Discussion

Intestinal flora plays an important role in metabolism and energy absorption [7,8]. The imbalance of intestinal flora is closely related to the occurrence and development of metabolic diseases such as diabetes mellitus. There is an imbalance of intestinal flora in diabetic patients. The number of beneficial bacteria is reduced and the number of conditional pathogens is increased [9]. The structure of intestinal flora is mainly affected by diet, and the unreasonable diet structure causes the destruction of intestinal flora structure. The purpose of this study is to explore the effect of high dietary fiber low glycemic index diet on intestinal flora, blood glucose in T2DM patients. Probiotics (Lactobacillus and Bifidobacterium) decrease in diabetic patients, while Enterococcus sp. and other intestinal opportunistic bacteria increased [10,11]. It indicates that there is imbalance of intestinal flora in diabetic patients. This study found that before intervention, there was no statistically significant difference in Enterococcus, Escherichia coli, Bifidobacterium, Lactobacillus and other intestinal flora index of two groups (P>0.05). After intervention, the number of Escherichia coli and Escherichia coli in the observation group was significantly lower than that in the control group. The number of bacteria in Bifidobacterium and Lactobacillus was significantly higher than that in the control group (P<0.05). This suggests that T2DM patients can regulate intestinal flora imbalance after a certain degree of intervention by high dietary fiber and low glycemic index diet. The reason may be that dietary fiber can provide the substrate for anaerobic glycolysis for bifidobacteria, and can enrich the short chain fatty acid producing bacteria in the intestine, providing nutrition for the intestinal cells. Meanwhile, anaerobic glycolysis of Bifidobacterium and Lactobacillus can reduce the intestinal pH value, thereby inhibiting the growth of Escherichia coli, Enterococcus and other opportunistic bacteria, and improving the intestinal flora imbalance [12,13]. In addition, we found that after high dietary fiber low glycemic index diet intervention, blood glucose indicators and insulin resistance in patients improved significantly. The results suggest that high dietary fiber and low glycemic index diet can not only improve the intestinal flora structure of diabetic patients, but also play a certain role in reducing blood sugar. The mechanism of dietary intervention in reducing hypoglycemia is not clear yet. Some scholars have studied the correlation between intestinal bacteria and blood glucose levels in patients with diabetes mellitus, and found that the number of enterococci is positively correlated with FGP, while the number of Bacteroides is negatively correlated with FGP [14].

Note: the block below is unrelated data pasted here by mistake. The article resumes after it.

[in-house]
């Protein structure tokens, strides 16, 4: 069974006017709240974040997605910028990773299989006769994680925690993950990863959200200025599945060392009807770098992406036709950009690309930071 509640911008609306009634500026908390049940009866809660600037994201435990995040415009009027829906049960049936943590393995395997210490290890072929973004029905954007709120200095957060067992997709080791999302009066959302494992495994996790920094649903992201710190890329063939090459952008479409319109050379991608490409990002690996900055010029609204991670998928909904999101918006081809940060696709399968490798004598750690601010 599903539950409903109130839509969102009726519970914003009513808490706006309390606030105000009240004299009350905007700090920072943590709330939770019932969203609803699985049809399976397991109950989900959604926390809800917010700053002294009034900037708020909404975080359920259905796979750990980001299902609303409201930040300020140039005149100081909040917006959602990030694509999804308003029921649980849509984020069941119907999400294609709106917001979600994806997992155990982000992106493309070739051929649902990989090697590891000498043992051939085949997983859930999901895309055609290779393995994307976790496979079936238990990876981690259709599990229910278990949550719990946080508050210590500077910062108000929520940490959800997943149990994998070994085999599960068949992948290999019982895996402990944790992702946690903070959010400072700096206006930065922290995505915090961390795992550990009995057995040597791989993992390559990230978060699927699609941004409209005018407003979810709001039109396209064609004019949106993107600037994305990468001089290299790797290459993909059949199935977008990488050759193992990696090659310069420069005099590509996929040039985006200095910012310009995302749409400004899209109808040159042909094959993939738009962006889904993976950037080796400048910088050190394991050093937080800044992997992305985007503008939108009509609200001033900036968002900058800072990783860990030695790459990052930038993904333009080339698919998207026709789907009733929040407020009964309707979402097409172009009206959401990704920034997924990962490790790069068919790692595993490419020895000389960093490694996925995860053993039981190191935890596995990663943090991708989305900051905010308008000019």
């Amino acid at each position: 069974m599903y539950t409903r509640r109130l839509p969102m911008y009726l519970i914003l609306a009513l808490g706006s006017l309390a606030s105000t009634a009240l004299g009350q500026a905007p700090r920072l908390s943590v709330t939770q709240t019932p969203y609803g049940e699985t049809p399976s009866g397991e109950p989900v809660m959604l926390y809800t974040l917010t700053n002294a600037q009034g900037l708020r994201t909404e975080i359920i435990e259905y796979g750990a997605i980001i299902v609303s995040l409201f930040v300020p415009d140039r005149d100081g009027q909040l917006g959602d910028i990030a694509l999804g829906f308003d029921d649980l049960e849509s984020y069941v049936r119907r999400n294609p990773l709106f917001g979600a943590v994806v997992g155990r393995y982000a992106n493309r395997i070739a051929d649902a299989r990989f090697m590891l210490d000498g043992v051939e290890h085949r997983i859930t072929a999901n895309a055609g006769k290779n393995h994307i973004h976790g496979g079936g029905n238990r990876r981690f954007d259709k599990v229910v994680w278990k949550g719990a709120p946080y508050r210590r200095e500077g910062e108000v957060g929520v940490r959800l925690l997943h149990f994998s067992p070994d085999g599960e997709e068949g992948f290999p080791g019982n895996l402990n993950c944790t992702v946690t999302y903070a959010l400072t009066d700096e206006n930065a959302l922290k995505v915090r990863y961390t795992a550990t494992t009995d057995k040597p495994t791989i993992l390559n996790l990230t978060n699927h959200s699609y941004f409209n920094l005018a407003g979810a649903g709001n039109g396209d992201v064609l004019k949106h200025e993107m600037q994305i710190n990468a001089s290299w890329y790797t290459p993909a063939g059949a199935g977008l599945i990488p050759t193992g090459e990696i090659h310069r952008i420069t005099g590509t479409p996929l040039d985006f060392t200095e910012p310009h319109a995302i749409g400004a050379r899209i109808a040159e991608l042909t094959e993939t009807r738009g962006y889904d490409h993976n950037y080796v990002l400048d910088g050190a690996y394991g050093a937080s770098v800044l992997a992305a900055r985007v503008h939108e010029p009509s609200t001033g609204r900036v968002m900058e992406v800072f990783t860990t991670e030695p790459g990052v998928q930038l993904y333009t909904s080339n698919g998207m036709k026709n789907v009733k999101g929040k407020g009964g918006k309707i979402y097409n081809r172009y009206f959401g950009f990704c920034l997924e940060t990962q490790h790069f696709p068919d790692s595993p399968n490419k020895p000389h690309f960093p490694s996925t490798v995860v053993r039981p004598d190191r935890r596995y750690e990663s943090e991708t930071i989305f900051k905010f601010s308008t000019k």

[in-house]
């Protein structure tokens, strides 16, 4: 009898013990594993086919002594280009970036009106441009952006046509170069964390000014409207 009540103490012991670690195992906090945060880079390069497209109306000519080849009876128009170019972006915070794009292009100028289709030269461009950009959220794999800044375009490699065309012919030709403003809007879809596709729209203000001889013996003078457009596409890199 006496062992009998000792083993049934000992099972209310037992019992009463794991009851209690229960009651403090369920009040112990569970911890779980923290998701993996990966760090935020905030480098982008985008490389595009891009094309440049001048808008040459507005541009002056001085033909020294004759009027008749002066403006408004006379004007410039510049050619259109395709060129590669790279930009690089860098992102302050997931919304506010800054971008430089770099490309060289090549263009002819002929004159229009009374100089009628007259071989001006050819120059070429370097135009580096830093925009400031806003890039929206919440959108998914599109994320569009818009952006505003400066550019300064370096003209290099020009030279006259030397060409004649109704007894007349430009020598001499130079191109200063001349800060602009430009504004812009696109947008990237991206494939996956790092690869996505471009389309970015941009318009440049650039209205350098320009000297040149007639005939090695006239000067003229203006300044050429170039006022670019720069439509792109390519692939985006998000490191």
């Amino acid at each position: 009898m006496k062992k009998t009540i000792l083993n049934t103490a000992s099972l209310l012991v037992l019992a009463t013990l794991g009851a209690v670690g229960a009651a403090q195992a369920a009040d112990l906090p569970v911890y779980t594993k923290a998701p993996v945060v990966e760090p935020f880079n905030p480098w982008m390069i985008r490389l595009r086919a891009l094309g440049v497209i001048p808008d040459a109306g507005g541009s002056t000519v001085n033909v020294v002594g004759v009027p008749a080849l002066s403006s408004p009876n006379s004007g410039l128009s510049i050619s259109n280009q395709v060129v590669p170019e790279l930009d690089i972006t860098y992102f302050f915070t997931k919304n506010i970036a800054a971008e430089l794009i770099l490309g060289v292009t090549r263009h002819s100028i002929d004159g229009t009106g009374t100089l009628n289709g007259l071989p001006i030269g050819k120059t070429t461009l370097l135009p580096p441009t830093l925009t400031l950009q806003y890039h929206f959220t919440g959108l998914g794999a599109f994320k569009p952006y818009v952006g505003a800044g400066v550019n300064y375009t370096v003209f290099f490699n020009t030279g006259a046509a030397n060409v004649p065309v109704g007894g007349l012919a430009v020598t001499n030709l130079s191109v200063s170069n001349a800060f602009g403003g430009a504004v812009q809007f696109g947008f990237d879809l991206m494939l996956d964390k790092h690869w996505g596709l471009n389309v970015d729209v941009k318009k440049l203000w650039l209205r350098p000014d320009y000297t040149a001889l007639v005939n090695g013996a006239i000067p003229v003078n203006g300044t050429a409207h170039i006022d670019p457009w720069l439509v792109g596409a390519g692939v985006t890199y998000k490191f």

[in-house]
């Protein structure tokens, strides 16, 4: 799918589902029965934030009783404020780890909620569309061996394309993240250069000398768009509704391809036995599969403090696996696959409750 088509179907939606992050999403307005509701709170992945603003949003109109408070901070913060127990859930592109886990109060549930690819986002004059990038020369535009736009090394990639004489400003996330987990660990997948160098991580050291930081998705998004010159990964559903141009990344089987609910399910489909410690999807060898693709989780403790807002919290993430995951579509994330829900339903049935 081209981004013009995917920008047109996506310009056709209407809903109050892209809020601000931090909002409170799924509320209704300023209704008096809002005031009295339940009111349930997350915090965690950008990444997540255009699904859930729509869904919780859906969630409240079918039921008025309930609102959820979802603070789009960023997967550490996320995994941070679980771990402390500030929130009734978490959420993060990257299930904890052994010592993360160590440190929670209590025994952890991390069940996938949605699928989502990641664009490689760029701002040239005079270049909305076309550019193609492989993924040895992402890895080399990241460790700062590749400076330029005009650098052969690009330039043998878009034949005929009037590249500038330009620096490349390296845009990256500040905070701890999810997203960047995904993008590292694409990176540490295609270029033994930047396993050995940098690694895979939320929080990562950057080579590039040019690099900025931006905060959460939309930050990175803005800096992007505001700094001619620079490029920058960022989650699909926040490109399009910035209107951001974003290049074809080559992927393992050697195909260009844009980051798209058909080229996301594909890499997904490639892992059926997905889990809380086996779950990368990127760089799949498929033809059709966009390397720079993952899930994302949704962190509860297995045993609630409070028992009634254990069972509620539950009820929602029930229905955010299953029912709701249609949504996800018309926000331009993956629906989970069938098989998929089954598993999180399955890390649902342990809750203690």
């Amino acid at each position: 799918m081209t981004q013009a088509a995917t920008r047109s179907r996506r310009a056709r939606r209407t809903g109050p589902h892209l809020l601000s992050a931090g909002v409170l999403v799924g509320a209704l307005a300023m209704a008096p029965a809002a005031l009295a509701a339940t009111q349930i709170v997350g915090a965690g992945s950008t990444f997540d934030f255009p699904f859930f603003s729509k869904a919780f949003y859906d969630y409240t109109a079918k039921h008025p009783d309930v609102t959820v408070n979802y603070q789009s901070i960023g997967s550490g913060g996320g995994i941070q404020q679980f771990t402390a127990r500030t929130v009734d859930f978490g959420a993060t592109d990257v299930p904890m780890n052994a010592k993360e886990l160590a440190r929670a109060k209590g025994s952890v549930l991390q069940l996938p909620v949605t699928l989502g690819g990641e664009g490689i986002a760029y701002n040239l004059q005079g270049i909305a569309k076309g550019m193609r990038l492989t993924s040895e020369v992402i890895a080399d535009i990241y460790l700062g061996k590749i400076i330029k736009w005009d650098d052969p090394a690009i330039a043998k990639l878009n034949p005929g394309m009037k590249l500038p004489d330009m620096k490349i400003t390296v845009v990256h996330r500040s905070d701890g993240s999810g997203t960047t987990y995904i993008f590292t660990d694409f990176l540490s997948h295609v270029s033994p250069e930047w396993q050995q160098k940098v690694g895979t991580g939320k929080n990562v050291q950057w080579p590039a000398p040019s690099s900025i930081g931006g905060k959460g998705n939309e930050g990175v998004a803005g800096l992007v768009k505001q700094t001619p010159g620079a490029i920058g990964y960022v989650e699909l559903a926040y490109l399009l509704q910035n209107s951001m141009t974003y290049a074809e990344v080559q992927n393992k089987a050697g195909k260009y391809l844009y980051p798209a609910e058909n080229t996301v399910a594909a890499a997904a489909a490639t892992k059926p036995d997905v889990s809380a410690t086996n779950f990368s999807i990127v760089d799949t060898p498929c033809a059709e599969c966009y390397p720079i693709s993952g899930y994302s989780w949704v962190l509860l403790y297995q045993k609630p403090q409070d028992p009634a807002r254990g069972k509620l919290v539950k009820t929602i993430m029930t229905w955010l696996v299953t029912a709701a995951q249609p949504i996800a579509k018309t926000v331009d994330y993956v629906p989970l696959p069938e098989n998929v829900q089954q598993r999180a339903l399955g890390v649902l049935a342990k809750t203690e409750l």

Opportunistic bacteria in the gut can promote the progression of hyperglycemia and insulin resistance in diabetic patients by producing endotoxin to participate in the early inflammatory response of metabolic diseases. Hs-CRP, IL-1 beta and IL-6 have been confirmed to be involved in the pathogenesis of type 2 diabetes in the past [15]. This study compared the two groups of patients with inflammatory factors in serum and found, before intervention, there was no significant difference in the levels of hs-CRP, IL-1β and IL-6 between the two groups (P>0.05)after intervention, the levels of hs-CRP, IL-1β and IL-6 in the observation group were significantly lower than that in the control group (P<0.05). The results showed that high dietary fiber and low glycemic index diet intervention can reduce the degree of micro inflammation in varying degrees. The mechanism may be that high dietary fiber and low GI diet intervention can promote the recovery of intestinal flora in patients, and relieve the degree of response that endotoxin involved in metabolic disease early inflammatory response and systemic inflammation of, thereby inhibiting the release of inflammatory factors in patients with the body.

In conclusion, high dietary fiber low glycemic index diet can effectively improve the intestinal flora imbalance and blood glucose level in T2DM patients, reduce serum inflammatory response and promote the rehabilitation of patients.

References